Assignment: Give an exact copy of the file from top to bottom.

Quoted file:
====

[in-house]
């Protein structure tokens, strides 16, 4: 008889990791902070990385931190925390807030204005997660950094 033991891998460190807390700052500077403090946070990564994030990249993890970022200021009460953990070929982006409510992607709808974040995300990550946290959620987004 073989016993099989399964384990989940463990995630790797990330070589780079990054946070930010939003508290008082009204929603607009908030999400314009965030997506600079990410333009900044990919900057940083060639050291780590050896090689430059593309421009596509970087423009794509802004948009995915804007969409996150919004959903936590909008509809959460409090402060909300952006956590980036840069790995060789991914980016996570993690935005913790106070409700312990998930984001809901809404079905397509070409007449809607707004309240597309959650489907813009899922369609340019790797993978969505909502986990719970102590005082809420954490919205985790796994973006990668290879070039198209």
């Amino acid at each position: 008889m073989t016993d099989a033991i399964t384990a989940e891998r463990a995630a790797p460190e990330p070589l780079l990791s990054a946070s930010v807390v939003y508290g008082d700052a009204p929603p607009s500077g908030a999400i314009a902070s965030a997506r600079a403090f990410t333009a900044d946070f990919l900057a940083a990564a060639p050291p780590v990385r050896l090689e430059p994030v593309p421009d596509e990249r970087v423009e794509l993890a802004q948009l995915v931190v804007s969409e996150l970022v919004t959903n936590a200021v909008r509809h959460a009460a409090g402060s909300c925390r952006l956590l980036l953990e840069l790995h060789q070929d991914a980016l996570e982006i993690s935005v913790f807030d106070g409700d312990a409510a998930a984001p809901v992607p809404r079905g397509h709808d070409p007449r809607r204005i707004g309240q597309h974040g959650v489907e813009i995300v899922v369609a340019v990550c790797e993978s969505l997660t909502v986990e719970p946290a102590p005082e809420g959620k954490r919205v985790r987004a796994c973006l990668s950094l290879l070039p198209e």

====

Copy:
[in-house]
């Protein structure tokens, strides 16, 4: 008889990791902070990385931190925390807030204005997660950094 033991891998460190807390700052500077403090946070990564994030990249993890970022200021009460953990070929982006409510992607709808974040995300990550946290959620987004 073989016993099989399964384990989940463990995630790797990330070589780079990054946070930010939003508290008082009204929603607009908030999400314009965030997506600079990410333009900044990919900057940083060639050291780590050896090689430059593309421009596509970087423009794509802004948009995915804007969409996150919004959903936590909008509809959460409090402060909300952006956590980036840069790995060789991914980016996570993690935005913790106070409700312990998930984001809901809404079905397509070409007449809607707004309240597309959650489907813009899922369609340019790797993978969505909502986990719970102590005082809420954490919205985790796994973006990668290879070039198209």
């Amino acid at each position: 008889m073989t016993d099989a033991i399964t384990a989940e891998r463990a995630a790797p460190e990330p070589l780079l990791s990054a946070s930010v807390v939003y508290g008082d700052a009204p929603p607009s500077g908030a999400i314009a902070s965030a997506r600079a403090f990410t333009a900044d946070f990919l900057a940083a990564a060639p050291p780590v990385r050896l090689e430059p994030v593309p421009d596509e990249r970087v423009e794509l993890a802004q948009l995915v931190v804007s969409e996150l970022v919004t959903n936590a200021v909008r509809h959460a009460a409090g402060s909300c925390r952006l956590l980036l953990e840069l790995h060789q070929d991914a980016l996570e982006i993690s935005v913790f807030d106070g409700d312990a409510a998930a984001p809901v992607p809404r079905g397509h709808d070409p007449r809607r204005i707004g309240q597309h974040g959650v489907e813009i995300v899922v369609a340019v990550c790797e993978s969505l997660t909502v986990e719970p946290a102590p005082e809420g959620k954490r919205v985790r987004a796994c973006l990668s950094l290879l070039p198209e």